- Momoko's death. The other students frantically rush to save her, only for Mika to bluntly tell them that it's too late, and that she's dead. While it later turns out that she wasn't dead at the time, it gets even worse when you consider that no one, not even those who were in on her "prank," wanted her to die, but she was so broken that she felt the need to kill herself.
- Raiko and Momoko hit it off fairly well despite never having talked to each other much before, and Raiko realizes that with Momoko dead, they'll never have a chance to get to know each other. In fact, it's possible that if Momoko had more friends and wasn't quite as possessive of the few people close to her, she might not have taken Hiro's betrayal so badly.
- Nobara's breakdown during the questioning period. She's heartbroken over Momoko being gone forever and scared about any of the others being next. Raiko admits that she wasn't that close to Momoko, but seeing Nobara like this is heartbreaking.
- Kamen's breakdown after Momoko's death. The first time, when Momoko fakes her death, it's an act, but when Momoko actually dies, you can see that Kamen's utterly broken. Raiko notes that even though she dislikes Kamen, she still feels bad for her.
- Naturally, the bad endings, which often involve Kamen being arrested, and hating the surviving guests for not standing up for her when she needed it. If you accuse Runa of the crime, while she does get cleared, it ends up costing Raiko her friendships with Runa and by extension, Rie.
- In the bad ending in which you wrongly accuse Runa, when she's finally "cornered," she doesn't have a Villainous Breakdown; she simply gives up and sits in the corner until the authorities arrive, similar to the way Kamen shuts down.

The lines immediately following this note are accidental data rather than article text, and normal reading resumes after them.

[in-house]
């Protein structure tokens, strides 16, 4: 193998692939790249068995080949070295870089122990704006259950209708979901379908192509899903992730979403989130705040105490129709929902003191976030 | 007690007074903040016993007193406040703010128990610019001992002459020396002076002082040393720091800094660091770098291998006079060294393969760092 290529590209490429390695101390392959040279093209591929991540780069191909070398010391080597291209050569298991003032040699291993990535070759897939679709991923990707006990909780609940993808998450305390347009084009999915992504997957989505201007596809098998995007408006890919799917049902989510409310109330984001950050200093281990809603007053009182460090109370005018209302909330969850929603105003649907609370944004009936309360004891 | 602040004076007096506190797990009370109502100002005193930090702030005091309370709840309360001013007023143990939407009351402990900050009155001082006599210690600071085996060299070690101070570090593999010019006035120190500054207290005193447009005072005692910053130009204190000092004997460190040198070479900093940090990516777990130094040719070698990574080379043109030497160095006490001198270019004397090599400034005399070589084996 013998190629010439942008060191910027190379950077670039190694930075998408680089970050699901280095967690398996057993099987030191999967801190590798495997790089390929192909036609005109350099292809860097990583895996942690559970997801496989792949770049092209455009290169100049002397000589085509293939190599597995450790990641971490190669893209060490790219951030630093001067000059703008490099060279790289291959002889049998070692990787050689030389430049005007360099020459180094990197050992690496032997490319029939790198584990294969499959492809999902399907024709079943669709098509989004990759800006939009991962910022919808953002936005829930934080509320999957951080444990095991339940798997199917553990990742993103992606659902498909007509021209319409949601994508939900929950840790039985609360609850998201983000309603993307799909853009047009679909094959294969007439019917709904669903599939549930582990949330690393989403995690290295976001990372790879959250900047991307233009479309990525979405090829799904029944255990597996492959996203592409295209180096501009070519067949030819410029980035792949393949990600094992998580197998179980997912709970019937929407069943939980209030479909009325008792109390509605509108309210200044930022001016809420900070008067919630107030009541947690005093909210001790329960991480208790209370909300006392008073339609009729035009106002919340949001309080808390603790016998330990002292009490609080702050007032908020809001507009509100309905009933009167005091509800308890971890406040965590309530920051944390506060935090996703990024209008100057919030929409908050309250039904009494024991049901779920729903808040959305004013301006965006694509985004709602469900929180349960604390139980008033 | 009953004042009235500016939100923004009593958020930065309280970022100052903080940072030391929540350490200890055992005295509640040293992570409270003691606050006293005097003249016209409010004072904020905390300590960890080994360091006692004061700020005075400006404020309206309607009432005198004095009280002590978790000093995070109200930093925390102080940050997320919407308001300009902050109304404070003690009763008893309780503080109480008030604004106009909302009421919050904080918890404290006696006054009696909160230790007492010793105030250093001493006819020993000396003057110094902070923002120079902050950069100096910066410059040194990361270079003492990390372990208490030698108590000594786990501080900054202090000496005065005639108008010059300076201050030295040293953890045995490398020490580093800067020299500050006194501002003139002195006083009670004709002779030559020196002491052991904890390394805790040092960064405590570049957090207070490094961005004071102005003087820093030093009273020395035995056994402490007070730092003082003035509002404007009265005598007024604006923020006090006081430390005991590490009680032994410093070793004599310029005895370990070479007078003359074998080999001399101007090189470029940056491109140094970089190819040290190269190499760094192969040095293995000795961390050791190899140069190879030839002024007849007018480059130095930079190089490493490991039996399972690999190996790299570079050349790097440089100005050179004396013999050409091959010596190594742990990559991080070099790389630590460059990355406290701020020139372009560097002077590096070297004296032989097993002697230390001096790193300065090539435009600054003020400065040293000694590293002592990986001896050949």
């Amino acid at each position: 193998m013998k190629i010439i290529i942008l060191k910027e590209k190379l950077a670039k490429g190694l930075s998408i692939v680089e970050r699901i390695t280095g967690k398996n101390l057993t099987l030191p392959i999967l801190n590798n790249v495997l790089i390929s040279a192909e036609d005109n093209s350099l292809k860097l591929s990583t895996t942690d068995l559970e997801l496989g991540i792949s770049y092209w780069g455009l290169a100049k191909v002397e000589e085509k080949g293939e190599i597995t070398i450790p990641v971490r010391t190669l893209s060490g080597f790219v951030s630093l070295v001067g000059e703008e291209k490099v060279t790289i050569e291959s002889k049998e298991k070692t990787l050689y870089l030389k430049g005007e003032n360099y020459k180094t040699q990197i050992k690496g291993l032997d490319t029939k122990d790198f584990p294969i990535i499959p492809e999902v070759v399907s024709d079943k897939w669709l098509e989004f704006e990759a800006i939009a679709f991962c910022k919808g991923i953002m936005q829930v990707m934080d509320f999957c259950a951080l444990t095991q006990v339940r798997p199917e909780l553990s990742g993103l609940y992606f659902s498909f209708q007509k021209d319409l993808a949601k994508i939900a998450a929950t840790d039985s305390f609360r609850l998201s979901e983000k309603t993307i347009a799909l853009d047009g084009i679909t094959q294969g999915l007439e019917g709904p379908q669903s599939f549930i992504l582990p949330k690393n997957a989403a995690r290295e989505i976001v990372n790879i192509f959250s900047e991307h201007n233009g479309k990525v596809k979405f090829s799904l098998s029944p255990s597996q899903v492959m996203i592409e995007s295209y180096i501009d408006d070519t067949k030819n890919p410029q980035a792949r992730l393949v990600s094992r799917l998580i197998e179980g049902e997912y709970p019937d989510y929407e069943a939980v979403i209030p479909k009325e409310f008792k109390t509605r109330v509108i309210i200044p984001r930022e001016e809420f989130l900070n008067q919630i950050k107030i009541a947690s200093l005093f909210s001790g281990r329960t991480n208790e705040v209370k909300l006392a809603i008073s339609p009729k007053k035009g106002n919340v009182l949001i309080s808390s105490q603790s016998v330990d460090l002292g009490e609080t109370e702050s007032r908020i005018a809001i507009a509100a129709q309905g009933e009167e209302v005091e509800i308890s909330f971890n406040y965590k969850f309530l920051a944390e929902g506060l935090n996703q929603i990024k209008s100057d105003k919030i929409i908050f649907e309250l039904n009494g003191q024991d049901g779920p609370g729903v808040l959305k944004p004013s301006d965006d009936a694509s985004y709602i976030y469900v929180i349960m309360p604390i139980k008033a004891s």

- Raiko losing her sister. Reading Reiko's character profile shows that the sisters were close, and Raiko deeply regrets what she did, which apparently caused Reiko's death. To make matters worse, it's implied that Reiko might have committed suicide.
- In the aftermath of the party, Raiko notices that the school isn't quite the same without Momoko, Hiro or Kotoba around (the latter of whom is hospitalized if you saved him), even if she wasn't close to them. It can hit close to home for anyone who's lost a family member, a friend, or even an acquaintance, and realizes they'll never see that person again.
- In the ending, Taiko visits Kotoba's grave and notes that while Kotoba was an idiot who'd stalked Momoko and ended up become her accomplice, he misses his friend. If Kotoba lives, Taiko instead visits Momoko's grave, and tells her that even after everything she did, he still feels sorry for her.
- Kamen's Diary A, in which she outlines all her regrets when it comes to her friendship with Momoko, and that she blames herself for how things ended up.
- In Kamen's Diary B, when she gets accused of shoplifting after a pack of cards was slipped into her bag without her knowledge, an utterly terrifying experience for a girl in fifth grade. Even the store owner, whose shop she frequents, doesn't believe she's innocent until Raiko points it out.
- Kamen's Diary B and Extra Scene B give some idea of how much Reiko's death affected Raiko, as well as how much she changed. She used to be a cheerful and playful girl in the past, before becoming the grumpy and almost emotionless person you see for much of the game. The "new" Raiko has virtually nothing in common with the person she used to be, save for her strong sense of justice and willingness to stand up for the falsely accused.
- Simply put, the fact that as Raiko points out, all of the tragedy in the game- from Momoko's murders and suicide to the death of Raiko's sister- could have been prevented if people had been willing to listen to others and communicate. Virtually no one in the cast except for Hiro is a bad person, but they all make bad choices as a result of their own flaws, and those who don't lose their lives end up having to live with the consequences.
Tear Jerker / Shinrai: Broken Beyond Despair